Reports show that food fraud could cost the food and drink industry up to £12 billion annually, with 72% of consumers believing there is an issue with fraud nationwide.
The NFU Mutual Food Fraud Report holds responses from over 2,000 British consumers, and results show that 27% of British consumers say they have experienced food fraud.
Food fraud includes the deliberate and intentional substitution, addition, tampering with or misrepresentation of food, ingredients or packaging at some stage of the product’s distribution cycle.
It can also mean false or misleading statements made about a product for economic gain.
Results show that 33% of people say they are less trusting of products and retailers than they were five years ago.
Consumers say they trust ‘far-fetched claims about benefits’ and ‘labels in different languages’ the least.
This encouraged British marketplace OnBuy.com to highlight the food product features consumers reportedly trust the least.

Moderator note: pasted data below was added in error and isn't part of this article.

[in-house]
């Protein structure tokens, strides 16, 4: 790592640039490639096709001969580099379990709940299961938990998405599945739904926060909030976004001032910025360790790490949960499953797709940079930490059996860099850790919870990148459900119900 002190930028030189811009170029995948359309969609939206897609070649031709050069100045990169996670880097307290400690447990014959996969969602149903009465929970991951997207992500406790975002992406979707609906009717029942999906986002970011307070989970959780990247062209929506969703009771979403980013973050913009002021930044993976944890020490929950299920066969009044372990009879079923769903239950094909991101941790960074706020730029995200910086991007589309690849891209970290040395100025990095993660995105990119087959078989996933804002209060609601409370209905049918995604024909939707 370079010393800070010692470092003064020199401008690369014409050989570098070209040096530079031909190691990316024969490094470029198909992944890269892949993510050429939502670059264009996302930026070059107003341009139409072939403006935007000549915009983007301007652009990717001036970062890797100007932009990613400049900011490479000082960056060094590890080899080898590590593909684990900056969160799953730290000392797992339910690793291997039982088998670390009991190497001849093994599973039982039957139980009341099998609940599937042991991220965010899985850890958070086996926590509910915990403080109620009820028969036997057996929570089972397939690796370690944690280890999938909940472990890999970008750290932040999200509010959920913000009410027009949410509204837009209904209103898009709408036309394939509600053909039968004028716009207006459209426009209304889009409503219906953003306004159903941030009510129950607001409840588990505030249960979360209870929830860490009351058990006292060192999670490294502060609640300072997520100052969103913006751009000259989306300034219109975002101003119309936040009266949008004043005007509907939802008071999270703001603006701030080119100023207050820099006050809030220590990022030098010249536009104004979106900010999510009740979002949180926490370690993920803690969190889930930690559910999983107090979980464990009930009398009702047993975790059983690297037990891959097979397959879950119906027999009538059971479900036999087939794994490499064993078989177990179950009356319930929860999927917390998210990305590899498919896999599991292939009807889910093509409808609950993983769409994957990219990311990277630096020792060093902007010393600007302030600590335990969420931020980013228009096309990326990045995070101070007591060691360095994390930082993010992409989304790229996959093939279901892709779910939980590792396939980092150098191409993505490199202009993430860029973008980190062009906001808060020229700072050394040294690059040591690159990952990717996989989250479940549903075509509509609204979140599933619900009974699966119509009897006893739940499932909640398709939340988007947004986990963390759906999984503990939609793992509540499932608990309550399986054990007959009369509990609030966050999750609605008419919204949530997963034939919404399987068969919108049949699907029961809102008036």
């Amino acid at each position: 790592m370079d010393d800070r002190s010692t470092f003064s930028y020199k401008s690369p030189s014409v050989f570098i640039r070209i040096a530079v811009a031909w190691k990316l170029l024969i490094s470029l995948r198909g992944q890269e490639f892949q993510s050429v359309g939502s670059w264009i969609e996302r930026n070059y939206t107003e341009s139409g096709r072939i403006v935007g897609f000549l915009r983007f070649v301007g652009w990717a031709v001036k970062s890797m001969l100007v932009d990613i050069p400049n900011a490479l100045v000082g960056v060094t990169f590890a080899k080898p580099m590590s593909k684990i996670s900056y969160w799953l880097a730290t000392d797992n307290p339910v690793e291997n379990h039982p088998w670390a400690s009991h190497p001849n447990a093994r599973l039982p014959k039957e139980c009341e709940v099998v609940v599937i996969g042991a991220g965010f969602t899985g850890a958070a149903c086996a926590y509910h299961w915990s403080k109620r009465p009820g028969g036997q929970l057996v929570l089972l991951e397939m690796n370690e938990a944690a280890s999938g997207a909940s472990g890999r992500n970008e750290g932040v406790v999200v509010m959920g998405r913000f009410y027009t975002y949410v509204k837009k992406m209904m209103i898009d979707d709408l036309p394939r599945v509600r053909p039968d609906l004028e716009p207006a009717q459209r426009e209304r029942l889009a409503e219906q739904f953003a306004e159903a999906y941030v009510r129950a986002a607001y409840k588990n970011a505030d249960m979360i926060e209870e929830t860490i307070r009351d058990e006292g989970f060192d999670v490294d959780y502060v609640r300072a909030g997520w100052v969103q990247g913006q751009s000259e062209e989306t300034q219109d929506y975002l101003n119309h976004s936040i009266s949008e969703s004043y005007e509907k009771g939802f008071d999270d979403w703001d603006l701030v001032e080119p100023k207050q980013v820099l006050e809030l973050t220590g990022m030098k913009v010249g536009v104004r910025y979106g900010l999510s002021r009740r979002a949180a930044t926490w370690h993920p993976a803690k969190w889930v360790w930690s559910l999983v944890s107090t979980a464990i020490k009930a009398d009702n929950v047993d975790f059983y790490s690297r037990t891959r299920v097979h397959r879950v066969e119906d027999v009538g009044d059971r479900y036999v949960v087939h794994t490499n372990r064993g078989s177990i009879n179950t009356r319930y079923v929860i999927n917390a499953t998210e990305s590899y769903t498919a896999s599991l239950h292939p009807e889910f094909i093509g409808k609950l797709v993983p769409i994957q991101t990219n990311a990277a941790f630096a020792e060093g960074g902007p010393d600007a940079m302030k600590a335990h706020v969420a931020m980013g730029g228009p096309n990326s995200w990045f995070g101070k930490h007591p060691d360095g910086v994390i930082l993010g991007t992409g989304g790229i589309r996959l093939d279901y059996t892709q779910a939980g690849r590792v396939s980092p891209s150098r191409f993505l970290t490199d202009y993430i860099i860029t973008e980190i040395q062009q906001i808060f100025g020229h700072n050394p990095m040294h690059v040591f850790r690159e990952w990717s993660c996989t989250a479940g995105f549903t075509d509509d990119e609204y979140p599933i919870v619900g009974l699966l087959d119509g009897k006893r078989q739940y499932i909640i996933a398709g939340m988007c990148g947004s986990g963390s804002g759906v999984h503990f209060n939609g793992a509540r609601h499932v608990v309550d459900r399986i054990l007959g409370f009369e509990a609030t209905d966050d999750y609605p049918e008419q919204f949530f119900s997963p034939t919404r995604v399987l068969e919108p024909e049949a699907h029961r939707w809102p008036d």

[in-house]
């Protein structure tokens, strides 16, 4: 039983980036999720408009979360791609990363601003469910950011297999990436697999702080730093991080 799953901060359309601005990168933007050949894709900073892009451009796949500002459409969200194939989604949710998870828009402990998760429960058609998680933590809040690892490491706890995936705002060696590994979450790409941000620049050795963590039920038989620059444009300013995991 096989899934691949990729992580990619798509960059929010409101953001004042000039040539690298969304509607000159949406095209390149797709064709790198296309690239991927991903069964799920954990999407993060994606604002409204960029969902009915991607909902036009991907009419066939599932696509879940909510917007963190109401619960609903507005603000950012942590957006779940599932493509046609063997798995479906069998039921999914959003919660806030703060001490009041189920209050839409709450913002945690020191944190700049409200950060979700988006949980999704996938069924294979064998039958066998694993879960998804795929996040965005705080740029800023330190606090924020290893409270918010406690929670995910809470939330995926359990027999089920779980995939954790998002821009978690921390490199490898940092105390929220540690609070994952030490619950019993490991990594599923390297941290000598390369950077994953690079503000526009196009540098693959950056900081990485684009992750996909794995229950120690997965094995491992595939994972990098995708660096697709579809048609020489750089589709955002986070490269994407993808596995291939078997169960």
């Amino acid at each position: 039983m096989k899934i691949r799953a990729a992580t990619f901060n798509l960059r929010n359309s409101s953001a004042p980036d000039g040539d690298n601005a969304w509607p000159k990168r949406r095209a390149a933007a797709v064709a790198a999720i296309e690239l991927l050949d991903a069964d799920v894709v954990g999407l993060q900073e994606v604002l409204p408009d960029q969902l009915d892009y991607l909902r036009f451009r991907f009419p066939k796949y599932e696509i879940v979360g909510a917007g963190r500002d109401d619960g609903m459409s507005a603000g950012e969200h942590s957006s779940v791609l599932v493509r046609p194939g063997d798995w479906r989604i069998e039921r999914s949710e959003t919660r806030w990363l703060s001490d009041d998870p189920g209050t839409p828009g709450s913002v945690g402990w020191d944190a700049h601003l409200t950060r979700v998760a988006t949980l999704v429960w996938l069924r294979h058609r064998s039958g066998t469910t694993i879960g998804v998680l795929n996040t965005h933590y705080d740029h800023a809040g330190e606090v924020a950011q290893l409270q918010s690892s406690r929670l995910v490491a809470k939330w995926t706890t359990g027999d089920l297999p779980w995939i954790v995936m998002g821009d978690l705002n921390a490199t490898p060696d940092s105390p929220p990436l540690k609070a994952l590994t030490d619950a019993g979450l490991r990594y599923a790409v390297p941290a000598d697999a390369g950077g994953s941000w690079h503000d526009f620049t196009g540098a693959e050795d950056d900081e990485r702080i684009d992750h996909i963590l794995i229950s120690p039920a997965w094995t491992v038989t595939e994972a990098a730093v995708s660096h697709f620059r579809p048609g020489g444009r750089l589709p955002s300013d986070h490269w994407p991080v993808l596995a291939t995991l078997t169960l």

To achieve this, OnBuy analysed research from the Food Fraud Report in detail.
OnBuy found that ‘poor quality packaging’ (34%) and an ‘unknown brand’ (33%) received high results, alongside ‘sparse labelling or text’ at 28%.
Results also found that 24% of consumers mistrust a ‘non-British product’, while 23% would be put-off by a ‘cheap price.’
Further to this, the research found that 70% of ‘foodies’ take at least some measures to ensure their food is legitimate, with 39% of consumers regularly reading the ingredients on products and 35% reading the front label in detail.
However, 17% of people will avoid food types they believe to be susceptible to fraud (such as takeaways) as well as 9% regularly research products online before they make a purchase.
Only 3% of consumers state they do not trust a ‘British product’, which is said to be a promising sign for businesses to thrive on home soil come Brexit.